Search Barnes and Noble or Amazon for self-help books on “child discipline” and over 8,000 titles show up. Eight thousand! You can find magic 1-2-3, positive discipline, discipline without tears, how to discipline with one hand behind your back or how to discipline in your spare time. You can find out how to make star charts, behavior charts, or a naughty corner. You can learn the language of encouragement and the do’s and don’ts for setting up consequences. You can even read about how to parent different kinds of kids: the spirited, the gifted, the discouraged, the autistic, the creative, the impossible. The sheer quantity of titles speaks to a country of parents who are hungry for advice on how to do well. Not trusting their instincts (in some cases rightfully, in others not), they turn to the experts to show them a way. It’s both gratifying and concerning that so many parents aren’t willing to leave parenting to love and chance.
Andrew Gibson joins the ranks of this pantheon of experts in Got an Angry Kid? Parenting Spike: A Seriously Difficult Child. In it, he outlines the 28 step P.A.C.T. (Parenting Angry Children and Teens) program that he created in 1993 at the behest of the Connecticut State Department of Children and Families. In the preface he states that over 500 families have been through the program with a high success rate, although he presents no data other than parent testimonials to support that claim.
I do think he’s on to something. What he asks desperate parents of angry, out-of-control kids to do is to stop trying to make the kids be different and to focus on very clear, specific ways they can be different themselves. In short, he tells parents to drop their side of the tug of war and just love their kids in the faith that it will then turn out all right. That’s a very powerful intervention! When parents and their children are locked in a power struggle, when every interaction is about power, control, and authority, there’s no way out. Dr. Gibson takes a parent’s focus off what the kid should do and instead places it on what the parent can do. By asking the parents to track and keep data on themselves, he helps shift the emphasis in the family from the “bad” kid to the “diligent” parent. Not bad. Not bad at all.
Often a program such as this one works best when run by its creator. I’ve never met Dr. Gibson. I’d probably like him. His book has humor. The composite characters of “Spike,” the angry kid, and “Angelique,” his perfect sister, will ring true for many families. Gibson is well-intended and certain about the potential for success if parents complete the program. Parents who looked to him to save their families have found him helpful. I have to believe, though, that something goes on in his classes that isn’t reflected in the book because his book on its own just doesn’t cut it for me.
As a self-help manual, the book is incomplete. Chapters 7 and 8 outline 28 goals for parents to master. Take the section about goal No. 1: Shh-h-h. The goal is for the parent to stop yelling so he or she can be heard. What follows is an explanation of why yelling doesn’t work and sets the standard for the week: No more than four times where the parent speaks loud enough to be heard in the next room. The parents are asked to track their success rate. This all makes sense as far as it goes. But there are no pointers for just how a parent who has been yelling for the past, say, 13 years is to accomplish this. There is no guidance about common pitfalls and what to do about them. In my experience, a child who has been consistently yelled at will up the ante if a parent suddenly stops. What’s a parent to do then? And what if the mutual fight with the child has been the way the couple has managed to avoid fighting with each other? The book offers no cautions about such a possibility and no direction for how the couple can survive when the major distraction of their “Spike” is taken out of the way of a long-simmering marital conflict.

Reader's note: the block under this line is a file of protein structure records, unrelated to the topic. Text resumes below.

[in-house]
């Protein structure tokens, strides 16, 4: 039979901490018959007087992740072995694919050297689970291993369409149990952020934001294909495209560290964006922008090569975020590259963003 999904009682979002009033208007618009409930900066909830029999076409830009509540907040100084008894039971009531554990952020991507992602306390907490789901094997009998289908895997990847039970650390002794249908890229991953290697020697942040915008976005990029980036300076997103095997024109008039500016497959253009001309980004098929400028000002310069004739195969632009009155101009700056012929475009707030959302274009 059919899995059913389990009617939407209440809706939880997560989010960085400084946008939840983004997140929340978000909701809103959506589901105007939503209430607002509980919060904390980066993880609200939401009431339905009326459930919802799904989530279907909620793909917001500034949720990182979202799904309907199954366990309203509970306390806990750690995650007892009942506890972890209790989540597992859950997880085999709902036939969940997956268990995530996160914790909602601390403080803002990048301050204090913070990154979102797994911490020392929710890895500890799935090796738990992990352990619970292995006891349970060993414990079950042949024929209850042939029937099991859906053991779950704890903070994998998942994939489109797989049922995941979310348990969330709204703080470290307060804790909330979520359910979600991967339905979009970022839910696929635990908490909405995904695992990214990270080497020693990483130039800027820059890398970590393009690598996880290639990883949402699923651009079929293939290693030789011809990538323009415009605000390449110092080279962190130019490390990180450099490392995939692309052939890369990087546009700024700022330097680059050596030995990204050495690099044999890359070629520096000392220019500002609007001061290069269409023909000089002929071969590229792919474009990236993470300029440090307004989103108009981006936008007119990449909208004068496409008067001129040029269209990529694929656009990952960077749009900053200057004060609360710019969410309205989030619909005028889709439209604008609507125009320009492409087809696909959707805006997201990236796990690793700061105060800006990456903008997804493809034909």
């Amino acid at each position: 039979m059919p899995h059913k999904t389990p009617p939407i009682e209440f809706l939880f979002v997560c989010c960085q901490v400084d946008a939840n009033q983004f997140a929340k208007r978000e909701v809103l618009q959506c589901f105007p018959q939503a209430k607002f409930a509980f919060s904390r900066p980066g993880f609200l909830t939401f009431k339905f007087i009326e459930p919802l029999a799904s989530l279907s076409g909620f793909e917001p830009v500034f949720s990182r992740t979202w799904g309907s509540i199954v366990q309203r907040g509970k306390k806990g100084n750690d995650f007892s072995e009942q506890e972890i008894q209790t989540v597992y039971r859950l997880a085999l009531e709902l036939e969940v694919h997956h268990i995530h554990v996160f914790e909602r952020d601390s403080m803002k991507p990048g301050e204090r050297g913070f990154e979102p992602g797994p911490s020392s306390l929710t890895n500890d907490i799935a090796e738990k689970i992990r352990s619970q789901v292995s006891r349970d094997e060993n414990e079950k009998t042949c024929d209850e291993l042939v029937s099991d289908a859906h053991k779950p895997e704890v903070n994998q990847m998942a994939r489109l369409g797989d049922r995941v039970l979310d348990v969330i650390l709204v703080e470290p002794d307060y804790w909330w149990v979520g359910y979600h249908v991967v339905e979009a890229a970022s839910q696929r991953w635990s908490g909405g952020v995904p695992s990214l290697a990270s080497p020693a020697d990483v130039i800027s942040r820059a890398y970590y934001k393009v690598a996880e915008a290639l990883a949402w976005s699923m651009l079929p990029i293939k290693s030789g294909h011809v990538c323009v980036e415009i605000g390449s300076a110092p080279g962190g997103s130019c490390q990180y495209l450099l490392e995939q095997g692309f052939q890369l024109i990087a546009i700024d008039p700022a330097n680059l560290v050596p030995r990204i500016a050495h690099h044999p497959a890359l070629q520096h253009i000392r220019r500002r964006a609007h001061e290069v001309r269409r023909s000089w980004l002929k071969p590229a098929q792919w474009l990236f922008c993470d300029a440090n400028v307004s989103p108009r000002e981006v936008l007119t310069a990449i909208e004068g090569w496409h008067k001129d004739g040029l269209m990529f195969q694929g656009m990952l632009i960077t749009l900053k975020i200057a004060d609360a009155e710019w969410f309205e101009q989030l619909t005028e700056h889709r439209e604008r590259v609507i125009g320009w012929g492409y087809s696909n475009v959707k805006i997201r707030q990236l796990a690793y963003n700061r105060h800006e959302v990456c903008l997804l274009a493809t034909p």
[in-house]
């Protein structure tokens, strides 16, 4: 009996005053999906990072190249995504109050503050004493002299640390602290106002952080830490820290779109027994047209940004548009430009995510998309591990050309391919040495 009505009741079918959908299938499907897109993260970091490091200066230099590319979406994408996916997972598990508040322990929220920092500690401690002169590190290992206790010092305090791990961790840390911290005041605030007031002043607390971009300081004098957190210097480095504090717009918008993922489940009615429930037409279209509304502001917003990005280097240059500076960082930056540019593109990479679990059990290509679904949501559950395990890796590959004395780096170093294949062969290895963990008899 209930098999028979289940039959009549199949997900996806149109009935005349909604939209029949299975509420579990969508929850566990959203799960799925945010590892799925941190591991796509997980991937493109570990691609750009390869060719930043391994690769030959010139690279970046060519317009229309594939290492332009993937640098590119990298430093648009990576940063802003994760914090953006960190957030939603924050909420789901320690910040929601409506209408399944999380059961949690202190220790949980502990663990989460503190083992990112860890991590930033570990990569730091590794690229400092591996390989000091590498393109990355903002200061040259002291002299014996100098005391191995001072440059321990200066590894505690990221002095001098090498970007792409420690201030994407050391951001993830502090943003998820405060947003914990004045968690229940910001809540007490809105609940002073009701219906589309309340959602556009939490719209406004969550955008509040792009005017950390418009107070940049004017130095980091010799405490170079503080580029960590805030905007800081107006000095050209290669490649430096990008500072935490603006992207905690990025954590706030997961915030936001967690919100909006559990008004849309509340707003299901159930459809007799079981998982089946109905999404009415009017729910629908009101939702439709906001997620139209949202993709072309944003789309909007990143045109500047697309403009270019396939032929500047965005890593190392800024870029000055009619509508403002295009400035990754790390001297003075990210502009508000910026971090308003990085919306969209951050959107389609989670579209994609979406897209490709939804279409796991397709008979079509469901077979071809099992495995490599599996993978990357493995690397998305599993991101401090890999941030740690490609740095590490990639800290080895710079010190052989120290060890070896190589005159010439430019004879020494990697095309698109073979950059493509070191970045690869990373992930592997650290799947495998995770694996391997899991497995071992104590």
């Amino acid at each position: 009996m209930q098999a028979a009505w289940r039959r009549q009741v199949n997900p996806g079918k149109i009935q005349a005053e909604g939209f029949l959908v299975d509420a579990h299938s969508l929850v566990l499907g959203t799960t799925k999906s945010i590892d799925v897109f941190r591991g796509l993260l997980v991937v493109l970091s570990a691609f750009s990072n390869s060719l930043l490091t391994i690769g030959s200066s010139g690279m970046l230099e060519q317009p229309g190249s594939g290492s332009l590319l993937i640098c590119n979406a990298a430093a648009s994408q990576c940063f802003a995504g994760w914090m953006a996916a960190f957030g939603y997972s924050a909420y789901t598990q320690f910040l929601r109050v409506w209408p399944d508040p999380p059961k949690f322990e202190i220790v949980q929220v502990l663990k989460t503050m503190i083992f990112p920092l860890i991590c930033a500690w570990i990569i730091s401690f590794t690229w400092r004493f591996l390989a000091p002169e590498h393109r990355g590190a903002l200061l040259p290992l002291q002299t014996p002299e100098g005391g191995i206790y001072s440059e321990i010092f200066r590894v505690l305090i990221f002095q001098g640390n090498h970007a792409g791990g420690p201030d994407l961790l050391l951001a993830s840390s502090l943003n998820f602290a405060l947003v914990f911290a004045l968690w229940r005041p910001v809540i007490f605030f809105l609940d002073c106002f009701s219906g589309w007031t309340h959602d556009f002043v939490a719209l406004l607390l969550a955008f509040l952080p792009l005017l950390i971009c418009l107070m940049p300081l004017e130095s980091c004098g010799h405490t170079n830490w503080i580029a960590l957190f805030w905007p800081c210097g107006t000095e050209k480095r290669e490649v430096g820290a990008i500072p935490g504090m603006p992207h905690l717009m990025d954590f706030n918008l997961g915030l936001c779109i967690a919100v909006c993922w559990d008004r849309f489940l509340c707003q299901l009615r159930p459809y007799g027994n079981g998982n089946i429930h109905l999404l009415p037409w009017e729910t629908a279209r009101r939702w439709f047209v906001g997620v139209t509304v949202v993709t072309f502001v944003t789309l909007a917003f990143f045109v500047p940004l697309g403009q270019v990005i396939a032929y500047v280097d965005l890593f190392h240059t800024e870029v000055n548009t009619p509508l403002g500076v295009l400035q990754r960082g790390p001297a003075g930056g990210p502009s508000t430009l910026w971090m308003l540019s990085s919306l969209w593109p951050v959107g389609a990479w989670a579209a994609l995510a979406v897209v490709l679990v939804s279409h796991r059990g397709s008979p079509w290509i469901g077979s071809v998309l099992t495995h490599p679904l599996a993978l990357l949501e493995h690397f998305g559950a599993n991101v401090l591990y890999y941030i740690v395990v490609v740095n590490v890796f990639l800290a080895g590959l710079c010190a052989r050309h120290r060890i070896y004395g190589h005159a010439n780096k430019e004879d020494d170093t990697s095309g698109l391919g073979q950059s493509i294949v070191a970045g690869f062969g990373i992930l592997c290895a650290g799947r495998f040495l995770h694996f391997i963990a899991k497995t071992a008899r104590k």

I suspect these and questions like them are addressed in the classes, but the book fails to fill in such blanks. The same is true for all 28 goals.
I also think that Dr. Gibson has a ways to go in the anger department if he wants to have a larger audience than the desperate and the state-mandated. There’s a thread of blame looping through his work that doesn’t serve him or his approach well. The preface includes asides about his parents — who he admits loved each other and their kids — but who he then goes on to blame for their adult children’s continued struggles with life. Although he tries (sometimes hard) to be neutral in his appraisal of parents who can’t effectively parent, there is too often an undercurrent of blame. And although he sometimes talks of temperament and outside factors as roots of anger in the “Spikes” in the world, he also at times falls into using the language of blame to describe these kids.
Although Dr. Gibson does talk about forgiveness as an important final step in letting go of anger, like everything else it’s an undeveloped idea. There are no thoughts about how to pull it off, just lectures. I don’t question his good intentions. I’m sure his self-disclosure is meant to establish some credibility. But it concerns me that he describes himself as having been a kid who could have shot up a school to demonstrate unhappiness. He doesn’t seem aware that, often in the name of humor, the “Spike” he carries around inside still is taking unnecessary potshots.
Got an Angry Kid? offers some helpful tips for parents who find themselves in a losing battle with children they love. In my opinion the book needs some serious fleshing out to give readers the information they need to stick with it when they hit the inevitable roadblocks.
Got An Angry Kid? Parenting Spike: A Seriously Difficult Child
By Andrew D. Gibson
Loving Healing Press: May 2009